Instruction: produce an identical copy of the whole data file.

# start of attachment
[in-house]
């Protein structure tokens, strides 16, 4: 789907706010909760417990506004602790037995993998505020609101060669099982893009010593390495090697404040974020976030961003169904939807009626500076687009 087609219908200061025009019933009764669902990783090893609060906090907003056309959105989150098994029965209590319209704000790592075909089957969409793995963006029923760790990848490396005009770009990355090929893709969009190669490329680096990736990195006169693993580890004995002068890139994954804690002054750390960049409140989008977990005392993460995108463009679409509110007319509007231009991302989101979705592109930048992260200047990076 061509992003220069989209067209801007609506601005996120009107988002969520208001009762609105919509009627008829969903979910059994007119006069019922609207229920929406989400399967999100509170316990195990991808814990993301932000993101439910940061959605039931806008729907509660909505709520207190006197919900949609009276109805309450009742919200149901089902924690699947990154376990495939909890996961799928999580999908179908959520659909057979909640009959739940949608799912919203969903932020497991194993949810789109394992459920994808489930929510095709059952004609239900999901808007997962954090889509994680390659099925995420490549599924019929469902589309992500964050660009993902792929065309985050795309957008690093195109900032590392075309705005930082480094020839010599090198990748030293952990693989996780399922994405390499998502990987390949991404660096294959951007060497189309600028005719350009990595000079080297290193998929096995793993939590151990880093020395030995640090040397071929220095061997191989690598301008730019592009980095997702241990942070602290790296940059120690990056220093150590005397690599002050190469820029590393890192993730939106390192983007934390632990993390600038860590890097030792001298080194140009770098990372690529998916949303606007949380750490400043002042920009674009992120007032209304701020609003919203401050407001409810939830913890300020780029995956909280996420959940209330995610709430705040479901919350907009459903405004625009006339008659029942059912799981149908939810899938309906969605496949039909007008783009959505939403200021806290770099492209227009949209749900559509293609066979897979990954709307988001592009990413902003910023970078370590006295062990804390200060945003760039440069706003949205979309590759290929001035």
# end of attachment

[in-house]
């Protein structure tokens, strides 16, 4: 789907706010909760417990506004602790037995993998505020609101060669099982893009010593390495090697404040974020976030961003169904939807009626500076687009 087609219908200061025009019933009764669902990783090893609060906090907003056309959105989150098994029965209590319209704000790592075909089957969409793995963006029923760790990848490396005009770009990355090929893709969009190669490329680096990736990195006169693993580890004995002068890139994954804690002054750390960049409140989008977990005392993460995108463009679409509110007319509007231009991302989101979705592109930048992260200047990076 061509992003220069989209067209801007609506601005996120009107988002969520208001009762609105919509009627008829969903979910059994007119006069019922609207229920929406989400399967999100509170316990195990991808814990993301932000993101439910940061959605039931806008729907509660909505709520207190006197919900949609009276109805309450009742919200149901089902924690699947990154376990495939909890996961799928999580999908179908959520659909057979909640009959739940949608799912919203969903932020497991194993949810789109394992459920994808489930929510095709059952004609239900999901808007997962954090889509994680390659099925995420490549599924019929469902589309992500964050660009993902792929065309985050795309957008690093195109900032590392075309705005930082480094020839010599090198990748030293952990693989996780399922994405390499998502990987390949991404660096294959951007060497189309600028005719350009990595000079080297290193998929096995793993939590151990880093020395030995640090040397071929220095061997191989690598301008730019592009980095997702241990942070602290790296940059120690990056220093150590005397690599002050190469820029590393890192993730939106390192983007934390632990993390600038860590890097030792001298080194140009770098990372690529998916949303606007949380750490400043002042920009674009992120007032209304701020609003919203401050407001409810939830913890300020780029995956909280996420959940209330995610709430705040479901919350907009459903405004625009006339008659029942059912799981149908939810899938309906969605496949039909007008783009959505939403200021806290770099492209227009949209749900559509293609066979897979990954709307988001592009990413902003910023970078370590006295062990804390200060945003760039440069706003949205979309590759290929001035």